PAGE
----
FBP 45100 (pub 1011) Nutrients 7(1) 45-73 - Maier et al 241214.pdf (628.99 kB)

Understanding how commensal obligate anaerobic bacteria regulate immune functions in the large intestine

Download (628.99 kB)
journal contribution
posted on 2023-05-03, 11:34 authored by Eva MaierEva Maier, Rachel AndersonRachel Anderson, Nicole Roy
The human gastrointestinal tract is colonised by trillions of commensal bacteria, most of which are obligate anaerobes residing in the large intestine. Appropriate bacterial colonisation is generally known to be critical for human health. In particular, the development and function of the immune system depends on microbial colonisation, and a regulated cross-talk between commensal bacteria, intestinal epithelial cells and immune cells is required to maintain mucosal immune homeostasis. This homeostasis is disturbed in various inflammatory disorders, such as inflammatory bowel diseases. Several in vitro and in vivo studies indicate a role for Faecalibacterium prausnitzii, Bacteroides thetaiotaomicron, Bacteroides fragilis, Akkermansia muciniphila and segmented filamentous bacteria in maintaining intestinal immune homeostasis. These obligate anaerobes are abundant in the healthy intestine but reduced in several inflammatory diseases, suggesting an association with protective effects on human health. However, knowledge of the mechanisms underlying the effects of obligate anaerobic intestinal bacteria remains limited, in part due to the difficulty of co-culturing obligate anaerobes together with oxygen-requiring human epithelial cells. By using novel dual-environment co-culture models, it will be possible to investigate the effects of the unstudied majority of intestinal microorganisms on the human epithelia. This knowledge will provide opportunities for improving human health and reducing the risk of inflammatory diseases.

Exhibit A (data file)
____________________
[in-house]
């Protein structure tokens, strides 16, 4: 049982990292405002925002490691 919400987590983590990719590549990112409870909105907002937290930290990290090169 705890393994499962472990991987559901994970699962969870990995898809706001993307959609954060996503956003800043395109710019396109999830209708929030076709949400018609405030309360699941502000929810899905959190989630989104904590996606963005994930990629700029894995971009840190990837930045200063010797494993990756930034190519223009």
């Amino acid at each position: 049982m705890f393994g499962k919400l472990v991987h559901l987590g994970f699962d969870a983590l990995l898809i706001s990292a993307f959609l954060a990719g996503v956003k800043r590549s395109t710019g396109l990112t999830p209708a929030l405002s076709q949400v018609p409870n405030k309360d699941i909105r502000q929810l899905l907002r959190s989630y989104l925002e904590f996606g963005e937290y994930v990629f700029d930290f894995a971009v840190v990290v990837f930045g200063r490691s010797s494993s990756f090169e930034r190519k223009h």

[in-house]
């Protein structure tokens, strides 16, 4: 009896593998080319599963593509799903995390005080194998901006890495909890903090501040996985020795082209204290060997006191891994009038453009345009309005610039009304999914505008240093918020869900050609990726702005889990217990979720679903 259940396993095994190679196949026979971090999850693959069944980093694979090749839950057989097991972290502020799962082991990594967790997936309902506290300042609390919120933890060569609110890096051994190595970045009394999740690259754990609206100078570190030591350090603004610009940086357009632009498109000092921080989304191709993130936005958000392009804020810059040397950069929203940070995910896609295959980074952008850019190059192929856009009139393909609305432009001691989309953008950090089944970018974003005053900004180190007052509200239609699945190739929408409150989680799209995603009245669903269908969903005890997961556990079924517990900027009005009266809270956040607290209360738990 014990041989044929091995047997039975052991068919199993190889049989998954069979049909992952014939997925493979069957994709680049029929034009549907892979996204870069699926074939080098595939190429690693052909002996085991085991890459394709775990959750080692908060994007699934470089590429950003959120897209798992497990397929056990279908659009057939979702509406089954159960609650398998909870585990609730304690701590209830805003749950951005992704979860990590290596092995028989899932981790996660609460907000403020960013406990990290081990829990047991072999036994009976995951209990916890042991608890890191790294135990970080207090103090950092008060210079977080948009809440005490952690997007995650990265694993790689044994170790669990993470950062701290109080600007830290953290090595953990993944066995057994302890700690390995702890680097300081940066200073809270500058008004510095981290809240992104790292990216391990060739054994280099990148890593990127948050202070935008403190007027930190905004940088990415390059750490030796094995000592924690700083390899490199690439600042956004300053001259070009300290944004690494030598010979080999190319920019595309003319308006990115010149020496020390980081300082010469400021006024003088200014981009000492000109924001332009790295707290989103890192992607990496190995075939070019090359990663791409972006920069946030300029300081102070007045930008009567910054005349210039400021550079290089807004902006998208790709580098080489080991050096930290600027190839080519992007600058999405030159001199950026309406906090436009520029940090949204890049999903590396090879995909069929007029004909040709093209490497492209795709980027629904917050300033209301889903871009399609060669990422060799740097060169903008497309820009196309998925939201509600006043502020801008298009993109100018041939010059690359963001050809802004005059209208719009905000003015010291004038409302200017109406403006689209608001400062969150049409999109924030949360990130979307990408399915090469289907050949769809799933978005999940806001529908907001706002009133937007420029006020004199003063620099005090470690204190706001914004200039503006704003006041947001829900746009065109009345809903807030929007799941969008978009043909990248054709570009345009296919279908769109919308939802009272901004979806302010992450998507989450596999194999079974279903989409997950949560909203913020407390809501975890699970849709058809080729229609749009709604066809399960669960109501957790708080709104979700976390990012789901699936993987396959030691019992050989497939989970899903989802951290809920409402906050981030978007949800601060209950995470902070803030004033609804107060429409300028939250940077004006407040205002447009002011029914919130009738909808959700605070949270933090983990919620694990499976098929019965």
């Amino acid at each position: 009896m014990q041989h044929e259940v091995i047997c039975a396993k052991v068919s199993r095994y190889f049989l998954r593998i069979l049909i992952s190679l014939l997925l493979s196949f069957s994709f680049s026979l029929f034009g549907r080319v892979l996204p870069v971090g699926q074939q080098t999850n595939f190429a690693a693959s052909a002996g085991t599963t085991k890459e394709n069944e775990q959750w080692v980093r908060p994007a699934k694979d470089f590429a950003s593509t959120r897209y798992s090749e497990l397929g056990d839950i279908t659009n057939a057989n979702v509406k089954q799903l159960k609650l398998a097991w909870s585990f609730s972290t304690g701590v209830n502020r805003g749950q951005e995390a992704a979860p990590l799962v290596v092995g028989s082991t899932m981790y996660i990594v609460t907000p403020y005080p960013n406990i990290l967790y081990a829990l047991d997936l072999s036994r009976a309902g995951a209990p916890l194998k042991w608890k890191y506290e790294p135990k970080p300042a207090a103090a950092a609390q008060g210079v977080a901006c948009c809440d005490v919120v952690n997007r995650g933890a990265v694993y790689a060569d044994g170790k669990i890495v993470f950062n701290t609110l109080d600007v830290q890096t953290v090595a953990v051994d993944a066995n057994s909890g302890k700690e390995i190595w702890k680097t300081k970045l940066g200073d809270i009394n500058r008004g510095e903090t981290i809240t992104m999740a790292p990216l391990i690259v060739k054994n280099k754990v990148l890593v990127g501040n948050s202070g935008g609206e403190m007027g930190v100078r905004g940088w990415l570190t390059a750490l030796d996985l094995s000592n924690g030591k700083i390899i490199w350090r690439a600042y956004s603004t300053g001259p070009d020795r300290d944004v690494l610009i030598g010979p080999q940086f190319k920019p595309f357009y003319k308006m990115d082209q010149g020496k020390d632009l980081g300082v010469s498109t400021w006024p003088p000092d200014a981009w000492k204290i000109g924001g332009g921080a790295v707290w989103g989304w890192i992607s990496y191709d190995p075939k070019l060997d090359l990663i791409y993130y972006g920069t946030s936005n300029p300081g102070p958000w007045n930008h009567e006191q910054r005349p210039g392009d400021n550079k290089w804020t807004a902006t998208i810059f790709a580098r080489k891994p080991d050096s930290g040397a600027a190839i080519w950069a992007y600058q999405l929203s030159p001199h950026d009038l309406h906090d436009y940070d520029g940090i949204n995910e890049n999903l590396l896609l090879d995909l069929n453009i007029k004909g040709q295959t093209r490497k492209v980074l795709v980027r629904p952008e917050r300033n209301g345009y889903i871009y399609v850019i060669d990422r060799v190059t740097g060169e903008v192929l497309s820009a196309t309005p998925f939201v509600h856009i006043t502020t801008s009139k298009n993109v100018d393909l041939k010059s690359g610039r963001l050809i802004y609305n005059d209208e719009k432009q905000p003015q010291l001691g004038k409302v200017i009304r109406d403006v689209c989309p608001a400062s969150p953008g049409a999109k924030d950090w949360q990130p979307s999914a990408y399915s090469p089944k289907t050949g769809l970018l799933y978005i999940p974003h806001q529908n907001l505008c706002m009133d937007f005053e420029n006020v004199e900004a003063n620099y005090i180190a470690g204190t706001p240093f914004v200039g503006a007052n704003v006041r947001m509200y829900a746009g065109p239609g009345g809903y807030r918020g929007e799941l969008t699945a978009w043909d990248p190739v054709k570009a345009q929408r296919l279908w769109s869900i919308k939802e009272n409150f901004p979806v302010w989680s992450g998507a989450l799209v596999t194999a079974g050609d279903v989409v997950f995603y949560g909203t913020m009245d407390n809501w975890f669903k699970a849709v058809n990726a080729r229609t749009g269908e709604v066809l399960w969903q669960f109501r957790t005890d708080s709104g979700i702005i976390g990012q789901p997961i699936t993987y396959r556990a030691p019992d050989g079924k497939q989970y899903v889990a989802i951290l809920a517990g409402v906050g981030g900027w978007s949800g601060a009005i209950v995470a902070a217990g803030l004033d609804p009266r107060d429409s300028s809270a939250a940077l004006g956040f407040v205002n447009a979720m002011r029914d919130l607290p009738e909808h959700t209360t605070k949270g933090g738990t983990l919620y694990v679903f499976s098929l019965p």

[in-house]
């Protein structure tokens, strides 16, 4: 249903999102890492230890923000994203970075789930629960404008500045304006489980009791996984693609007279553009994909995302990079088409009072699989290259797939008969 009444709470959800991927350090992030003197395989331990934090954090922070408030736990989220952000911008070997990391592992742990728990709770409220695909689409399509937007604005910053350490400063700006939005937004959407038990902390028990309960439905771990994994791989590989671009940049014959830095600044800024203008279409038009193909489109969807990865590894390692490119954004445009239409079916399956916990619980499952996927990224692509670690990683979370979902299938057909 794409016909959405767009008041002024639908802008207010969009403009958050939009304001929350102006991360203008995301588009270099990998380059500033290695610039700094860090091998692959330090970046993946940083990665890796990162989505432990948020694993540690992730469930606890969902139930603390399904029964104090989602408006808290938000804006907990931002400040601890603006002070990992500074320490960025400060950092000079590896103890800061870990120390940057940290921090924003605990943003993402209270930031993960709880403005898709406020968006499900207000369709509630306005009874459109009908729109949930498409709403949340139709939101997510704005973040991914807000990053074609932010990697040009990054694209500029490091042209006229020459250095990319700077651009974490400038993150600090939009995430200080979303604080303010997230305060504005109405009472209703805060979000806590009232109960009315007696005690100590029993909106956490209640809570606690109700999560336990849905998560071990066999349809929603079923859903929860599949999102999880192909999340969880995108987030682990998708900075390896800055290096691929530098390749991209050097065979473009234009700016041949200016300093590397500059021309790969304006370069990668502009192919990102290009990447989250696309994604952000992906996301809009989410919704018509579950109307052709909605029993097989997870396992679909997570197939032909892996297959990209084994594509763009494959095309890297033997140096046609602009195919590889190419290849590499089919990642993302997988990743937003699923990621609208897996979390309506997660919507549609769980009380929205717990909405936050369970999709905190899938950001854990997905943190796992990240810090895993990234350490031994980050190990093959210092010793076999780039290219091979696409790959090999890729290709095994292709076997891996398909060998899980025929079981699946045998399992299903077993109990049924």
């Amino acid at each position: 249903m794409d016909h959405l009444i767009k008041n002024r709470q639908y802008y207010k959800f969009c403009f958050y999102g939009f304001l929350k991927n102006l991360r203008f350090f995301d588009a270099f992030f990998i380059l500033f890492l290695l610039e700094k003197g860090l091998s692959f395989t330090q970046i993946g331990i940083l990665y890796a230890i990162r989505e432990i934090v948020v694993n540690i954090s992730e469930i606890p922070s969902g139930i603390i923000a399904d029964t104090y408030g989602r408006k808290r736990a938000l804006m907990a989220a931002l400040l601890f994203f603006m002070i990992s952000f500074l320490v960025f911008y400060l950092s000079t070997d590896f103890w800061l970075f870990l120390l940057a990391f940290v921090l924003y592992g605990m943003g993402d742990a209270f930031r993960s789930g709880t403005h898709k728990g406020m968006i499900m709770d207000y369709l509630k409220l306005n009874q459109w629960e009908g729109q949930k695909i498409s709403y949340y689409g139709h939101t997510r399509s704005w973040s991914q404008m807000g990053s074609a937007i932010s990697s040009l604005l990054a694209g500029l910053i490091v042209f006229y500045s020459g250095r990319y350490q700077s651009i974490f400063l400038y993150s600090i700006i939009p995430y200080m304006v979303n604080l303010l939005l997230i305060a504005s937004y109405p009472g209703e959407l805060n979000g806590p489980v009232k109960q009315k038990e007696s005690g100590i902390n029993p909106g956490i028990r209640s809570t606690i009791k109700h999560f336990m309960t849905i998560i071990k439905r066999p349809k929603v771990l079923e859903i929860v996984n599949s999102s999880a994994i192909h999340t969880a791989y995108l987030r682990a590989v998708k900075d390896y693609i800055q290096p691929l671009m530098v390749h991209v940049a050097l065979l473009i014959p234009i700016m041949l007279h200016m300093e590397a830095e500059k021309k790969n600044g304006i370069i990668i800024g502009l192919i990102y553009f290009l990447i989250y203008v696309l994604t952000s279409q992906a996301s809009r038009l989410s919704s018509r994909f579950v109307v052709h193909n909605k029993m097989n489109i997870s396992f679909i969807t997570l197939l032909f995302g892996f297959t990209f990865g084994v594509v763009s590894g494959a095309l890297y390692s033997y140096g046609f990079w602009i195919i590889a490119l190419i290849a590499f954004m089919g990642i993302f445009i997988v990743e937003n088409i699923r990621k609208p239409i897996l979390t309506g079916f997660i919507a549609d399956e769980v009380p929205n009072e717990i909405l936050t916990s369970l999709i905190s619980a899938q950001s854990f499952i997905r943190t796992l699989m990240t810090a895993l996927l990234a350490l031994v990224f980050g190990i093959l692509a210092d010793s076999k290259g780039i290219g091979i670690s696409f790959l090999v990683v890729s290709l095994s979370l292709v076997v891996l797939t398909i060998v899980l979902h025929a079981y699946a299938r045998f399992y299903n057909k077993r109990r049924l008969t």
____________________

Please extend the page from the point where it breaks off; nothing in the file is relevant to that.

Rights statement

This is an open access article distributed under the Creative Commons Attribution License which permits unrestricted use, distribution, and reproduction in any medium, provided the original work is properly cited.


  • English

Does this contain Māori information or data?

  • No


MDPI AG (Basel, Switzerland)

Journal title





Maier, E., Anderson, R.C., & Roy, N.C. (2015). Understanding how commensal obligate anaerobic bacteria regulate immune functions in the large intestine. Nutrients, 7(1), 45-73


Marsden Fund||Ministry of Business Innovation & Employment

Contract number


Report number

FBP 45100